There is a need in the art for an automatic call distribution system that increases the probability that a called party will stay on the line in response to a call placed by the automatic call distribution system. There is also a need in the art to increase the probability that the system will eventually be able to detect the presence of the called party and route the call to an agent if the called party answers a call placed by the automatic call distribution system and does not immediately respond with a live voice.

SUMMARY OF THE INVENTION

These and other needs in the art are met by providing an automatic call distribution system that includes an introductory signal that is generated by the system and sent towards the called party while an answer detector is monitoring the called party for a response. If the called party hears this generated introductory signal instead of a quiet signal, the called party will be more likely to believe that the call was of human origin and that the calling party did not abandon the call. Therefore, the called party is more likely to stay on the line in response to the call (instead of terminating the call) and to make an oral response, thus allowing the answer detector to detect the presence of the called party and allowing the automatic call distributor to route the call to an agent. The more similar that this introductory signal is to common background noise, the more effective the introductory signal will be in causing the called party to remain on the line and to make an oral response. This invention improves the efficiency of the automatic call distribution system by increasing the numbers of called parties answering their telephones that are both detected by the answer detector and routed to agents at an internal telephonic unit.

In accordance with an illustrated embodiment of the present invention, an automatic call distribution system is provided which comprises an automatic call distributor, an answer detector coupled with the automatic call distributor, and an introductory signal generator coupled with the automatic call distributor which is configured to generate introductory signals to the called party that are concomitant with the operation of the answer detector. The system may also comprise a host computer system, which controls the operation of the automatic call distributor. The automatic call distributor preferably comprises a central processing unit and memory. Preferably, the automatic call distribution system also comprises a dialing system, which is coupled to the automatic call distributor. The introductory signal generator may be a concomitant introductory signal generator. The introductory signal generator may be integrated into the answer detector. Preferably, the introductory signal generator is designed to generate introductory signals that simulate background noise.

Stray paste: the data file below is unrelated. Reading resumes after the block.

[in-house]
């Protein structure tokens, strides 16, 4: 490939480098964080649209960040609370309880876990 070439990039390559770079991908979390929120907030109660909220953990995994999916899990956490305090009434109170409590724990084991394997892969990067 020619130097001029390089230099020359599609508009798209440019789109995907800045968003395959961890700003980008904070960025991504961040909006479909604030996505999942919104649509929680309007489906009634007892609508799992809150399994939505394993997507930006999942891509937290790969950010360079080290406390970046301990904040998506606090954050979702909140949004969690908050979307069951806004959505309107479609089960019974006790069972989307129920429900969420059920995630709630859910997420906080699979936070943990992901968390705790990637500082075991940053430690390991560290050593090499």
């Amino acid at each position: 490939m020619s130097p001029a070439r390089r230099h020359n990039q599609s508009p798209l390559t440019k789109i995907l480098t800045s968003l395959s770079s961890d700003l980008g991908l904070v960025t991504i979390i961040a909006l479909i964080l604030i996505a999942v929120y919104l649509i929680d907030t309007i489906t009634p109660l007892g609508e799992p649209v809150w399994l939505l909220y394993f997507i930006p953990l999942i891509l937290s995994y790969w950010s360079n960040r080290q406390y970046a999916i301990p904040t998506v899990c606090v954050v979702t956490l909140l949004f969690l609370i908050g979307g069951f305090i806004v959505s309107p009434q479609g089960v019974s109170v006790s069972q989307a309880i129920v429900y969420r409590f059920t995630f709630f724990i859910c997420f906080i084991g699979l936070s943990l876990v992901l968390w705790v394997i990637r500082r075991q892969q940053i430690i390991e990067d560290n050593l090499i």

In accordance with another form of the present invention, a method for increasing the probability that a caller will stay on the line in response to a call placed by an automatic distribution system is provided. The method comprises the steps of: waiting for a call connection, coupling an answer detector system to the call connection, coupling a generated introductory signal to the call connection, and monitoring for the presence of the called party while concomitantly sending the generated introductory signal towards the called party. The introductory signal may be generated and coupled to the call before it is sent towards the called party. The detector system may be coupled after there is a call connection. The detector system may monitor the called party for an aural response. Preferably, the introductory signal that is sent towards the called party comprises a simulation of common background noise.